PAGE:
Spice up your winter and beat the bugs….

Winter Spice tonics….for medicinal use…

Here are 5 amazing spices/herbs that can help you banish the winter blues and fight colds,flu and infection while improving your circulation,so keeping you warmer!!
Ginger (Zingiber officinalis) was one of several valued spices that was traded on the spice routes out of Asia and ended up in Medieval Europe. Ginger is used for both culinary and medicinal purposes. The medicinal part of ginger is extracted from the rhizome root of the small, perennial herb. Medicinally, ginger has been used in Arabic, Indian and Asian traditional medicine for centuries
Some of the medicinal uses of ginger include:
  • nausea and vomiting – including pregnancy related nausea and travel sickness
  • indigestion
  • arthritis
  • rheumatism
  • catarrh.


Nutmeg (Myristica fragrans) is another of the spices that is frequently used in culinary dishes. The nutmeg tree, which grows up to 65 feet in height, produces seeds that, once dried, are used for medicinal purposes. Nutmeg is primarily used for digestive complaints (such as nausea, indigestion and flatulence) but other medicinal uses of nutmeg include:
  • arthritis
  • rheumatism
  • bacterial infections.


Cinnamon (Cinnamomum zeylanicum), an ancient Eastern traditional medicine, has various parts that can be used for medicinal purposes (however, see cautions below). Both the leaves and the bark of the tropical cinnamon tree are used for medicinal purposes. Cinnamon has the following medicinal uses:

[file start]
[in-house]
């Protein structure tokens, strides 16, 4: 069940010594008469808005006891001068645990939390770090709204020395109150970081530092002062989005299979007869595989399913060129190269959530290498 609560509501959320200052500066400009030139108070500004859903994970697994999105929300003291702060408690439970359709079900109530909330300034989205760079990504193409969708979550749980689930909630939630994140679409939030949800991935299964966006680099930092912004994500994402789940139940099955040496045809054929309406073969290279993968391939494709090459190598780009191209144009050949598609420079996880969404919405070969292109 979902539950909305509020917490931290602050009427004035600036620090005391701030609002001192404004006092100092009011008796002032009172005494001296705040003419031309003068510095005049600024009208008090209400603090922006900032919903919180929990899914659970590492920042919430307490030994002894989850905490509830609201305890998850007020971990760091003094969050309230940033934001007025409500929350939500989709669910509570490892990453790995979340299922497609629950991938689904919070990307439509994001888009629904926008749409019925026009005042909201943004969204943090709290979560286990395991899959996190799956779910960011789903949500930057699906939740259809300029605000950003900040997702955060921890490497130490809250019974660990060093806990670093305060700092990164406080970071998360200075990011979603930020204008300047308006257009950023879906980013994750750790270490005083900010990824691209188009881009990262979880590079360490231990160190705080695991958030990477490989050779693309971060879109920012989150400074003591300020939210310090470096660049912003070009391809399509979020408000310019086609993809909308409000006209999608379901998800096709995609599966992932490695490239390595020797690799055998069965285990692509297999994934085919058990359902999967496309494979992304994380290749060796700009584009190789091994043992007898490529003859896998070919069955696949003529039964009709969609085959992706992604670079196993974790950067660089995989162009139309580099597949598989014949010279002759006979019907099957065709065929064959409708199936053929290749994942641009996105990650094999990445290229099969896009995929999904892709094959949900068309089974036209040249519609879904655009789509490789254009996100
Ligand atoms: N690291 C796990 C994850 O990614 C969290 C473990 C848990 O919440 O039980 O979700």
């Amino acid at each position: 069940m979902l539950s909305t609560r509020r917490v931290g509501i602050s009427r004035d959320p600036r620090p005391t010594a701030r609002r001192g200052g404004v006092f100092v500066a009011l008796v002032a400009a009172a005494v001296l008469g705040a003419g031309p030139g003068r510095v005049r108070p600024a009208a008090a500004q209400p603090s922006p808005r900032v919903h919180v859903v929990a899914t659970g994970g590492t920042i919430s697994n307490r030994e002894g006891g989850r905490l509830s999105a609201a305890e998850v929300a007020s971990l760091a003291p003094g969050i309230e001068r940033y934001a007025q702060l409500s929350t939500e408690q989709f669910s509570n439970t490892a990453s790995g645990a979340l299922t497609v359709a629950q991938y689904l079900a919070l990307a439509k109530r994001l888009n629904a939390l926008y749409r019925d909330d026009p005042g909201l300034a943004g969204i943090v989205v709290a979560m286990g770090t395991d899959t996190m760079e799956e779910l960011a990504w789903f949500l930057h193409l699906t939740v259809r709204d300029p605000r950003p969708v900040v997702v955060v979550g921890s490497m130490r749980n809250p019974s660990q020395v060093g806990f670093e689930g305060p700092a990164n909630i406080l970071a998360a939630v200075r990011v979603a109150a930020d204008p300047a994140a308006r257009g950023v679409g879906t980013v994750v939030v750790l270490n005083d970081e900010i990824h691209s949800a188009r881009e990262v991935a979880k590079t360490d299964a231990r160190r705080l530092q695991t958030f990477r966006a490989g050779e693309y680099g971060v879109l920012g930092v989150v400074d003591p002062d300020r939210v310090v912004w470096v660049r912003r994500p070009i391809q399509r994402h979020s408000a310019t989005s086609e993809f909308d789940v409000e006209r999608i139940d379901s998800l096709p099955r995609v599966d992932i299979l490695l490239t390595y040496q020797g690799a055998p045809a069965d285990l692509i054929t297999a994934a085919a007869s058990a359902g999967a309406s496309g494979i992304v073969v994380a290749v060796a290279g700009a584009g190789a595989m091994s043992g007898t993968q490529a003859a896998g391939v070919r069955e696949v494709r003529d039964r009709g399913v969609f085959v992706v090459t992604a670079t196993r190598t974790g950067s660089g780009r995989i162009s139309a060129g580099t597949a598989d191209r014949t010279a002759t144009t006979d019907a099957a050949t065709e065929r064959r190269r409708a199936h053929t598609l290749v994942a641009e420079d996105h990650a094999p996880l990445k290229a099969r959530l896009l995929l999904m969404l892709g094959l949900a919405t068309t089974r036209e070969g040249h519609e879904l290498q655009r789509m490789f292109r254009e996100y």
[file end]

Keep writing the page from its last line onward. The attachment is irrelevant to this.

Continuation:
• digestive complaints
  • colds and flu nervous
  • exhaustion
  • rheumatism diabetes – clinical studies show that the use of cinnamon is valuable to regulating blood sugar levels in people who suffer from diabetes


The clove plant (Eugenia caryophyllus) also produces various parts that are used for medicinal purposes; the buds, leaves and stalks of the tropical, evergreen tree are all used in traditional medicine (however, see cautions below). Use clove for the following medicinal uses:
  • digestive complaints such as nausea and dyspepsia
  • asthma
  • colds and flu
  • acne
  • as an insect repellent.


Black pepper (Piper nigrum) has been used for over 4,000 years in traditional medicine. According to Lawless, Indian monks used to swallow between 7 and 9 grains of pepper a day to help them maintain the endurance needed to walk the daily distances that they covered. The seeds (or dried berries) of the perennial pepper vine are used for medicinal purposes; these include:
  • arthritis
  • poor circulation
  • nausea
  • flatulence
  • heartburn
  • colds and flu
  • colic.


Spices are used in various formats for medicinal purposes; for example, they might be used as an essential oil in aromatherapy or as actual plant parts in herbal medicine. The way in which they are used will dictate which part of the plant should be used and how. Plants are chemically composed in different ways, depending on whether they are used as an oil or in whole parts (and different parts of the plant are also composed differently).
Several of the spices mentioned in this article (in particular, nutmeg, clove and cinnamon) are made up of what can be described as “hazardous” chemical components. You need to understand the plant profile of each spice and when and how it can (or cannot) be used. This is particularly important if you are pregnant, breast feeding, a child, are taking certain prescribed medications or have a medical condition. Consult a qualified health care practitioner for further advice.

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